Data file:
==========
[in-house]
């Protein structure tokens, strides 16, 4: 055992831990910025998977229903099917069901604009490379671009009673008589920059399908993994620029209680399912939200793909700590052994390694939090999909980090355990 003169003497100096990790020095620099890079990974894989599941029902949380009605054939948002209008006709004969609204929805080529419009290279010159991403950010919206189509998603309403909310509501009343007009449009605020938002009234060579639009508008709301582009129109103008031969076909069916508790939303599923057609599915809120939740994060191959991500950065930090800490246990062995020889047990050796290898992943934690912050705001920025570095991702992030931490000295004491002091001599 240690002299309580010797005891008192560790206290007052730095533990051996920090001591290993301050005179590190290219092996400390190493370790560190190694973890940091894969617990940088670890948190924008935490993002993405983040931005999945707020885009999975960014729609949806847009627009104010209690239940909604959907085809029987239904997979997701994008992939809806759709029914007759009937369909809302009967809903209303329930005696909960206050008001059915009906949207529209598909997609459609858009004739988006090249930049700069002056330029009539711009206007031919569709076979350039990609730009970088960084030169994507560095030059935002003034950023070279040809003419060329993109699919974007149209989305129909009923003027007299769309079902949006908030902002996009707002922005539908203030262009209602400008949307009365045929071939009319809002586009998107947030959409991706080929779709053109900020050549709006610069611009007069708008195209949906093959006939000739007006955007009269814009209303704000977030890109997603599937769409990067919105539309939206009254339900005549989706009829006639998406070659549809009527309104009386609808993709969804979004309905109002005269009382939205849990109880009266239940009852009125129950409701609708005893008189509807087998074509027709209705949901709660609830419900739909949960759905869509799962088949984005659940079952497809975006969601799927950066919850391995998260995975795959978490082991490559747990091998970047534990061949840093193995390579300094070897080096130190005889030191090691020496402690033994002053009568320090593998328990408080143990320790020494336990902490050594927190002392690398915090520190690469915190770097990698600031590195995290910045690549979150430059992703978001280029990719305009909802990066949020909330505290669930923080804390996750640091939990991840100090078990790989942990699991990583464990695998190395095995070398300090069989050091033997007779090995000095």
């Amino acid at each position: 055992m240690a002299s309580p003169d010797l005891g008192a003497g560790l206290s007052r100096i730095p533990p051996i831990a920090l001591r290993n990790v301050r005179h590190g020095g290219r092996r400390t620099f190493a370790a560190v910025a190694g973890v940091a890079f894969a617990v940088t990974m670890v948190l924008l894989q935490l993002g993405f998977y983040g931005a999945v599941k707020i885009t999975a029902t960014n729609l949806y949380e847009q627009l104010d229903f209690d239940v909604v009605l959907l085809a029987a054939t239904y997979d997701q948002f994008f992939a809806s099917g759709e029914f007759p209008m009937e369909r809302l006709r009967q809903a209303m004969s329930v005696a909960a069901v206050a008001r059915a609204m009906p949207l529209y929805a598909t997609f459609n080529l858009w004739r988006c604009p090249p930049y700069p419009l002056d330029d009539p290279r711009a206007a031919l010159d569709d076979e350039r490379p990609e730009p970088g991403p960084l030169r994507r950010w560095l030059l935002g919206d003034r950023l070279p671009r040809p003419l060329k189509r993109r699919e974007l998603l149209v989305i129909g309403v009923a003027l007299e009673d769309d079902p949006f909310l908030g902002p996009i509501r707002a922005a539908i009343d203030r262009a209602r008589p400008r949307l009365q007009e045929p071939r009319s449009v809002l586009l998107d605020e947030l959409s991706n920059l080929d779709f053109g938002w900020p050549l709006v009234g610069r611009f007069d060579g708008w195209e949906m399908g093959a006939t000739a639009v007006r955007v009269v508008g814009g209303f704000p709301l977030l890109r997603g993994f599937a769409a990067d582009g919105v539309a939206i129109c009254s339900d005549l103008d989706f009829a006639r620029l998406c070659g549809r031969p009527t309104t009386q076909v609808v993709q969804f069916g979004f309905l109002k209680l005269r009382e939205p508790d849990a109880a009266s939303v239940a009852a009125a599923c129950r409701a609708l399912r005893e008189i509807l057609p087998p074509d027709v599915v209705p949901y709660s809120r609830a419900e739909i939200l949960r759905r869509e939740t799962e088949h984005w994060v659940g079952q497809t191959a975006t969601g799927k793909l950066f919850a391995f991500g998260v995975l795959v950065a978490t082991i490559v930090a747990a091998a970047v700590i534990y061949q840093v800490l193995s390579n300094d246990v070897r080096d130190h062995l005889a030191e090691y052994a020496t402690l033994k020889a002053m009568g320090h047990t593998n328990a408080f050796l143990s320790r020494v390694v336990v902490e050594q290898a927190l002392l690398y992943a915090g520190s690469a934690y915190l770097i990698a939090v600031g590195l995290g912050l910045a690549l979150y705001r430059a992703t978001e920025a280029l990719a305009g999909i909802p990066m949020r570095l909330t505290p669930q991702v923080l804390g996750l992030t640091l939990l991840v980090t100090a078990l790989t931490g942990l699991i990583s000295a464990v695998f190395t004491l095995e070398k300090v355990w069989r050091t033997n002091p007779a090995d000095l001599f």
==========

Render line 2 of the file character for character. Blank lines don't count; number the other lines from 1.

């Protein structure tokens, strides 16, 4: 055992831990910025998977229903099917069901604009490379671009009673008589920059399908993994620029209680399912939200793909700590052994390694939090999909980090355990 003169003497100096990790020095620099890079990974894989599941029902949380009605054939948002209008006709004969609204929805080529419009290279010159991403950010919206189509998603309403909310509501009343007009449009605020938002009234060579639009508008709301582009129109103008031969076909069916508790939303599923057609599915809120939740994060191959991500950065930090800490246990062995020889047990050796290898992943934690912050705001920025570095991702992030931490000295004491002091001599 240690002299309580010797005891008192560790206290007052730095533990051996920090001591290993301050005179590190290219092996400390190493370790560190190694973890940091894969617990940088670890948190924008935490993002993405983040931005999945707020885009999975960014729609949806847009627009104010209690239940909604959907085809029987239904997979997701994008992939809806759709029914007759009937369909809302009967809903209303329930005696909960206050008001059915009906949207529209598909997609459609858009004739988006090249930049700069002056330029009539711009206007031919569709076979350039990609730009970088960084030169994507560095030059935002003034950023070279040809003419060329993109699919974007149209989305129909009923003027007299769309079902949006908030902002996009707002922005539908203030262009209602400008949307009365045929071939009319809002586009998107947030959409991706080929779709053109900020050549709006610069611009007069708008195209949906093959006939000739007006955007009269814009209303704000977030890109997603599937769409990067919105539309939206009254339900005549989706009829006639998406070659549809009527309104009386609808993709969804979004309905109002005269009382939205849990109880009266239940009852009125129950409701609708005893008189509807087998074509027709209705949901709660609830419900739909949960759905869509799962088949984005659940079952497809975006969601799927950066919850391995998260995975795959978490082991490559747990091998970047534990061949840093193995390579300094070897080096130190005889030191090691020496402690033994002053009568320090593998328990408080143990320790020494336990902490050594927190002392690398915090520190690469915190770097990698600031590195995290910045690549979150430059992703978001280029990719305009909802990066949020909330505290669930923080804390996750640091939990991840100090078990790989942990699991990583464990695998190395095995070398300090069989050091033997007779090995000095």